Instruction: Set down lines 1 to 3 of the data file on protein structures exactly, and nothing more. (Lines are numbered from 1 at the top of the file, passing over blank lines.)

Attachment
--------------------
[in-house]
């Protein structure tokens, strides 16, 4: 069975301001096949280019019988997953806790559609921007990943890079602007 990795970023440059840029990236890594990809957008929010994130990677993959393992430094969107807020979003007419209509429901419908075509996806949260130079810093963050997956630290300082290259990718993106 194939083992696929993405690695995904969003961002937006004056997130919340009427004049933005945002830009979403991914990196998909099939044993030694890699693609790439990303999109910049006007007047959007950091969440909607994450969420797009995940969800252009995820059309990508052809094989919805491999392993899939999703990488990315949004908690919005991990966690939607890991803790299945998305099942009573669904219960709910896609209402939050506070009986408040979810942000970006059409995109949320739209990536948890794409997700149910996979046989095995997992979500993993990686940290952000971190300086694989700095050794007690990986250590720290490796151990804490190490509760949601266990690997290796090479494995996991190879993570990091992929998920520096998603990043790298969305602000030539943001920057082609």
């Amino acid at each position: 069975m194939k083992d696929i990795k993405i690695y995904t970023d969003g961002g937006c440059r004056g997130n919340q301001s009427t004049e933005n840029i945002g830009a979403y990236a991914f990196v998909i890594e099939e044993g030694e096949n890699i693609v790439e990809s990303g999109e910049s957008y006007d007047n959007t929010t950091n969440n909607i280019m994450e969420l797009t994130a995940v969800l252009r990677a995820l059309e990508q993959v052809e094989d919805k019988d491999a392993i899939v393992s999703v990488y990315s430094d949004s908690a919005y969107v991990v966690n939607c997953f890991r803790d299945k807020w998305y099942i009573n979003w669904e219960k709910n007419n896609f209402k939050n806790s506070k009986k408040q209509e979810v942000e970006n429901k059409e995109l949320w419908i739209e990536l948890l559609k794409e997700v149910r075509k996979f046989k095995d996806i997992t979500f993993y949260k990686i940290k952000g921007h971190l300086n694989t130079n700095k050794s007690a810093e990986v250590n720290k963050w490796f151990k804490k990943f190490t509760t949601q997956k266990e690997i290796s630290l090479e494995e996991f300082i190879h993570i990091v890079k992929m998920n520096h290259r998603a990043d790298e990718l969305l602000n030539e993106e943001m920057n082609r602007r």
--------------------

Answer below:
[in-house]
């Protein structure tokens, strides 16, 4: 069975301001096949280019019988997953806790559609921007990943890079602007 990795970023440059840029990236890594990809957008929010994130990677993959393992430094969107807020979003007419209509429901419908075509996806949260130079810093963050997956630290300082290259990718993106 194939083992696929993405690695995904969003961002937006004056997130919340009427004049933005945002830009979403991914990196998909099939044993030694890699693609790439990303999109910049006007007047959007950091969440909607994450969420797009995940969800252009995820059309990508052809094989919805491999392993899939999703990488990315949004908690919005991990966690939607890991803790299945998305099942009573669904219960709910896609209402939050506070009986408040979810942000970006059409995109949320739209990536948890794409997700149910996979046989095995997992979500993993990686940290952000971190300086694989700095050794007690990986250590720290490796151990804490190490509760949601266990690997290796090479494995996991190879993570990091992929998920520096998603990043790298969305602000030539943001920057082609």
């Amino acid at each position: 069975m194939k083992d696929i990795k993405i690695y995904t970023d969003g961002g937006c440059r004056g997130n919340q301001s009427t004049e933005n840029i945002g830009a979403y990236a991914f990196v998909i890594e099939e044993g030694e096949n890699i693609v790439e990809s990303g999109e910049s957008y006007d007047n959007t929010t950091n969440n909607i280019m994450e969420l797009t994130a995940v969800l252009r990677a995820l059309e990508q993959v052809e094989d919805k019988d491999a392993i899939v393992s999703v990488y990315s430094d949004s908690a919005y969107v991990v966690n939607c997953f890991r803790d299945k807020w998305y099942i009573n979003w669904e219960k709910n007419n896609f209402k939050n806790s506070k009986k408040q209509e979810v942000e970006n429901k059409e995109l949320w419908i739209e990536l948890l559609k794409e997700v149910r075509k996979f046989k095995d996806i997992t979500f993993y949260k990686i940290k952000g921007h971190l300086n694989t130079n700095k050794s007690a810093e990986v250590n720290k963050w490796f151990k804490k990943f190490t509760t949601q997956k266990e690997i290796s630290l090479e494995e996991f300082i190879h993570i990091v890079k992929m998920n520096h290259r998603a990043d790298e990718l969305l602000n030539e993106e943001m920057n082609r602007r």